HURON, S.D. (KELO) – A new plant in Huron hopes to be a resource for customers during bad weather as well as extended periods of peak energy demand.

The new natural-gas generating energy plant in Huron is important for a number of reasons, especially when it comes to keeping the lights on.

“As we’re seeing more and more intermittent generation sources come online like more wind generation and more solar generation that are there at some times and other times they’re not available, it’s crucial to have this kind of plant sitting in reserve for those moments when it’s needed because those other sources aren’t generating electricity,” Chris Nelson, chairman of the Public Utilities Commission, said.

NorthWestern Energy says the plant is reliable and cost-effective.

“Also, it’s got the cutting-edge environmental conditions placed upon it. So it’s cleaner than what was here before as far as air emissions. And it uses gas much more efficiently, which as we all know with the rising commodity prices, efficiency is going to be really helpful for our customers,” John Hines, vice-president of energy supply at NorthWestern said.

For one Huron family in particular though, this generation station is special because of its name — the Bob Glanzer Generating Station.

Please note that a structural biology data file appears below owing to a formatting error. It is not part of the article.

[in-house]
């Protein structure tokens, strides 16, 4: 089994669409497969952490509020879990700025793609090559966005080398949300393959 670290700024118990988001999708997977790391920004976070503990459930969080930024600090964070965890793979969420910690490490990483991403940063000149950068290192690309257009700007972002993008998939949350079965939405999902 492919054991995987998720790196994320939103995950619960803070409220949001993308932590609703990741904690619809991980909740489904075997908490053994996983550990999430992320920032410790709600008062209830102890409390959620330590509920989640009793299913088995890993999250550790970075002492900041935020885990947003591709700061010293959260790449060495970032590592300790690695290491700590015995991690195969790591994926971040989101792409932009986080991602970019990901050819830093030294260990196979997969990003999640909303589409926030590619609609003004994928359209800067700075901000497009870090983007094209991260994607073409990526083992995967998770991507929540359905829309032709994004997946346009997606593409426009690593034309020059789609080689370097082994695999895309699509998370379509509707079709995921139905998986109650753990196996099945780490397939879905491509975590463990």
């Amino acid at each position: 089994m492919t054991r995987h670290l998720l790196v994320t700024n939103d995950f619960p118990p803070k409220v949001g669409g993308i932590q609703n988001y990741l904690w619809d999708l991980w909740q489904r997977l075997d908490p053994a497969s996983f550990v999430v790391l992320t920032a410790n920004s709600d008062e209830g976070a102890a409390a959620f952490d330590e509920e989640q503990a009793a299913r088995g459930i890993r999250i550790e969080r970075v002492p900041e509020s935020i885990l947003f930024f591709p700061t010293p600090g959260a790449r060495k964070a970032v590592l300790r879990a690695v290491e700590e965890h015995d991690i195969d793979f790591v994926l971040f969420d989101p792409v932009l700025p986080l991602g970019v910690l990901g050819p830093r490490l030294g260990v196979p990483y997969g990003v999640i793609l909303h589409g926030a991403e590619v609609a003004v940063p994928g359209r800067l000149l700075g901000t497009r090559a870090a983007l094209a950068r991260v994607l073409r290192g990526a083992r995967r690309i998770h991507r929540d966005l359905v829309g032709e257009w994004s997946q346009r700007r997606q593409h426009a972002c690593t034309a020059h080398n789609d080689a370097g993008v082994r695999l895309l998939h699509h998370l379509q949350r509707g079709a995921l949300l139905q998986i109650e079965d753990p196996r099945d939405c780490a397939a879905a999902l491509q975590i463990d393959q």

“They surprised me and my family by naming it after my father, who had nothing really to do with NorthWestern Energy but had a lot to do with this area and to do with South Dakota in general. So, for his name to be on this monarch on the prairie right now, that’s pretty humbling for our family,” Tom Glanzer, community relations manager with NorthWestern Energy said.

Bob Glanzer, the late South Dakota lawmaker, died from COVID-19 in April of 2020. His son says this 90 million dollar project actually helped the Huron economy during the pandemic.

“We had over 125 to 150 workers here,” Tom Glanzer said. “They were all staying at hotels in town when nobody else was staying anywhere during COVID. We were eating at restaurants, we were buying clothes and boots and food and renting rooms from local people. This plant probably helped a lot of businesses out just while it was being built.”

Now the plant will continue to help Huron, and beyond, by keeping businesses and homes lit up.

Officials say this new plant will also help NorthWestern meet its 2050 Net Zero commitment.